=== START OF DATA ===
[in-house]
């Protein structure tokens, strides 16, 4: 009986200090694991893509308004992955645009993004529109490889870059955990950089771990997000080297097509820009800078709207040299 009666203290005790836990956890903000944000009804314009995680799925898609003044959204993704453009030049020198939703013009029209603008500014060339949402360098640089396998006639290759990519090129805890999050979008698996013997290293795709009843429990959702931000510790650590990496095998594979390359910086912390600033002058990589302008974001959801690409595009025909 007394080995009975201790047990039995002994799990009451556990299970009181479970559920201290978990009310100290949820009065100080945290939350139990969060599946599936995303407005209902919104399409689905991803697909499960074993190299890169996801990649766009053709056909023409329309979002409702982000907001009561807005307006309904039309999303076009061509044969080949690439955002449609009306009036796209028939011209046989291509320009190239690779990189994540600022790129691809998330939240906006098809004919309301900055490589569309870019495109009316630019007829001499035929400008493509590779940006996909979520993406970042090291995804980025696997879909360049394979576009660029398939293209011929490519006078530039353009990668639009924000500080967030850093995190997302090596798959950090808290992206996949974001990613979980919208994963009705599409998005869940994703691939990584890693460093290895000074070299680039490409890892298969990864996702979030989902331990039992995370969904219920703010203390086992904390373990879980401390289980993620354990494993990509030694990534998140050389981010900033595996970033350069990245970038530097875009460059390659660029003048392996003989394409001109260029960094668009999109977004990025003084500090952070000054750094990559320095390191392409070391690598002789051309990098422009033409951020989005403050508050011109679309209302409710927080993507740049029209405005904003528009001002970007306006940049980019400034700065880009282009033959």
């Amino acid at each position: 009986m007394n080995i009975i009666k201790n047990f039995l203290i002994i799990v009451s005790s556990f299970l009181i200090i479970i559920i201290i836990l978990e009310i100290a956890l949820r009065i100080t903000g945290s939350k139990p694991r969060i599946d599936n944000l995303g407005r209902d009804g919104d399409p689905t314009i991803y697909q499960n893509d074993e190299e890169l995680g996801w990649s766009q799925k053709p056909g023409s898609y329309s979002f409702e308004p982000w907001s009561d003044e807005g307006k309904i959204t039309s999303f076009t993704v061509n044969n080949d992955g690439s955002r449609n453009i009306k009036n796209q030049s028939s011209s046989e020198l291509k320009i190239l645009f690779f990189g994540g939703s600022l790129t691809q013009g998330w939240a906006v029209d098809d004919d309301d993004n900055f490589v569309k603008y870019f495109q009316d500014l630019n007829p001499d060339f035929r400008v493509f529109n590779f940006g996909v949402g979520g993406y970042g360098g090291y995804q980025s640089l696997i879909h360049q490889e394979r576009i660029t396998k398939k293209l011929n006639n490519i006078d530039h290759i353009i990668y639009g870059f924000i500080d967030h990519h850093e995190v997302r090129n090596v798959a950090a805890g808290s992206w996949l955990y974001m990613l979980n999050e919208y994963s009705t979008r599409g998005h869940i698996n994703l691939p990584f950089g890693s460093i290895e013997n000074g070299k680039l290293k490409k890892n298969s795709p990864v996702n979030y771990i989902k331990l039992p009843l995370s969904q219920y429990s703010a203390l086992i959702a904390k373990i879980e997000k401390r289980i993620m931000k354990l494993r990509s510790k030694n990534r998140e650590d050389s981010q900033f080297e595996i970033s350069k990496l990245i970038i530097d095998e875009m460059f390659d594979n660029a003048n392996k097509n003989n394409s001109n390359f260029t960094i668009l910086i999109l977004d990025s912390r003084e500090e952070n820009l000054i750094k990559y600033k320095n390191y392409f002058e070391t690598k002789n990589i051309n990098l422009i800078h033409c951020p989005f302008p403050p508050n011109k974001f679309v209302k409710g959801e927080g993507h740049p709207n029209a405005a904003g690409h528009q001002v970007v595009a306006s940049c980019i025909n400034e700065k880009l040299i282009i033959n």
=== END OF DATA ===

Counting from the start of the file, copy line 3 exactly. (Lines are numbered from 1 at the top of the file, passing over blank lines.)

């Amino acid at each position: 009986m007394n080995i009975i009666k201790n047990f039995l203290i002994i799990v009451s005790s556990f299970l009181i200090i479970i559920i201290i836990l978990e009310i100290a956890l949820r009065i100080t903000g945290s939350k139990p694991r969060i599946d599936n944000l995303g407005r209902d009804g919104d399409p689905t314009i991803y697909q499960n893509d074993e190299e890169l995680g996801w990649s766009q799925k053709p056909g023409s898609y329309s979002f409702e308004p982000w907001s009561d003044e807005g307006k309904i959204t039309s999303f076009t993704v061509n044969n080949d992955g690439s955002r449609n453009i009306k009036n796209q030049s028939s011209s046989e020198l291509k320009i190239l645009f690779f990189g994540g939703s600022l790129t691809q013009g998330w939240a906006v029209d098809d004919d309301d993004n900055f490589v569309k603008y870019f495109q009316d500014l630019n007829p001499d060339f035929r400008v493509f529109n590779f940006g996909v949402g979520g993406y970042g360098g090291y995804q980025s640089l696997i879909h360049q490889e394979r576009i660029t396998k398939k293209l011929n006639n490519i006078d530039h290759i353009i990668y639009g870059f924000i500080d967030h990519h850093e995190v997302r090129n090596v798959a950090a805890g808290s992206w996949l955990y974001m990613l979980n999050e919208y994963s009705t979008r599409g998005h869940i698996n994703l691939p990584f950089g890693s460093i290895e013997n000074g070299k680039l290293k490409k890892n298969s795709p990864v996702n979030y771990i989902k331990l039992p009843l995370s969904q219920y429990s703010a203390l086992i959702a904390k373990i879980e997000k401390r289980i993620m931000k354990l494993r990509s510790k030694n990534r998140e650590d050389s981010q900033f080297e595996i970033s350069k990496l990245i970038i530097d095998e875009m460059f390659d594979n660029a003048n392996k097509n003989n394409s001109n390359f260029t960094i668009l910086i999109l977004d990025s912390r003084e500090e952070n820009l000054i750094k990559y600033k320095n390191y392409f002058e070391t690598k002789n990589i051309n990098l422009i800078h033409c951020p989005f302008p403050p508050n011109k974001f679309v209302k409710g959801e927080g993507h740049p709207n029209a405005a904003g690409h528009q001002v970007v595009a306006s940049c980019i025909n400034e700065k880009l040299i282009i033959n």